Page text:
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Control Of Fire By Early Humans

Control Of Fire By Early Humans


A turning point in human history was when humans took control of fire, giving space to warmth, light and protection. It can be said as a breakthrough in technology too. It paved cultural advances: innovation, dietary changes and behavioural changes.


1. The earliest evidence of humans controlling fire dates back 1.7 million years to 2 million years.

2.  According to several studies, Homo erectus took control of fire some 1,000,000 years ago by leaving behind microscopic traces of wood ash.

3. Morocco found blades of burnt quartz from fires approximately 300,000 years ago. That, with fossils of Homo sapiens, a kind of early man.

4. Early modern humans used fire regularly and consistently to heat treat silcrete stone to make it more flakes-able for crafting tools approximately 164,000 years ago at the South African site of Pinnacle Point.

5.     The widespread control of fire by humans that are modern in terms of anatomy roughly dates back to 125,000 years ago.

6. The control of fire evolved in multiple stages. Changing habitat from dense forest, where wildfires were frequent, to Savanna (grassland with some wood,) where wildfires were more intense, had been one factor.

7. As a result of a wildfire, animals adapted to the burned environment and began foraging.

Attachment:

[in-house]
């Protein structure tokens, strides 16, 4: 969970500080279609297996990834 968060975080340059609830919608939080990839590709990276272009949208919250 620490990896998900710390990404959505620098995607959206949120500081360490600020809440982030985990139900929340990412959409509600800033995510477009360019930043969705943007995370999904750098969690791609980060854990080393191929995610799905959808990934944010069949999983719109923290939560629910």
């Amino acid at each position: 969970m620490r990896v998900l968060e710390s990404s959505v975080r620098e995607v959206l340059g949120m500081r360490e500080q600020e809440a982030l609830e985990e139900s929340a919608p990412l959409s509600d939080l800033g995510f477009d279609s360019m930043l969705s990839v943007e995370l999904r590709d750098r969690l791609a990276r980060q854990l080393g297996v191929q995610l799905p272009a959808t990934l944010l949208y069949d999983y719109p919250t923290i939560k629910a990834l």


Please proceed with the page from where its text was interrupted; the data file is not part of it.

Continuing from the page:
8. In the wake of a recent fire on the Savanna, African chimpanzees, vervet monkeys, and various birds forage more frequently in grass fire-scarred areas.

9. The residual hot spots that remain after a wildfire should be used by humans. Wildfires, for example, often leave food burned or undercooked.

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10. If there were dangers of burns, this might have provided incentives to place undercooked food on a hotspot or quickly pull it from the fire if it was in jeopardy. However, this requires familiarity with fire and its behaviour.

11.   Fire could have been controlled early by transporting it from burned to unburned areas and setting them ablaze, providing advantages to food acquisition.

12.The development of campsites might be due to maintenance of fire over an extended period, as during the dry season. Hearths and other fire enclosures, such as stone circles, were added later.

13.Making fire generally requires the use of a friction device with hardwood rubbing against softwood (such as a bow drill). This is how the control of fire happened.


From occasional to habitual to a necessity, the experience is different at different intensities. Hominids had large premolars before they took control of fire, which allowed them to chew hard foods, such as seeds. Additionally, the shape of the molar cusps suggests that the diet is more leaf- or fruit-based.

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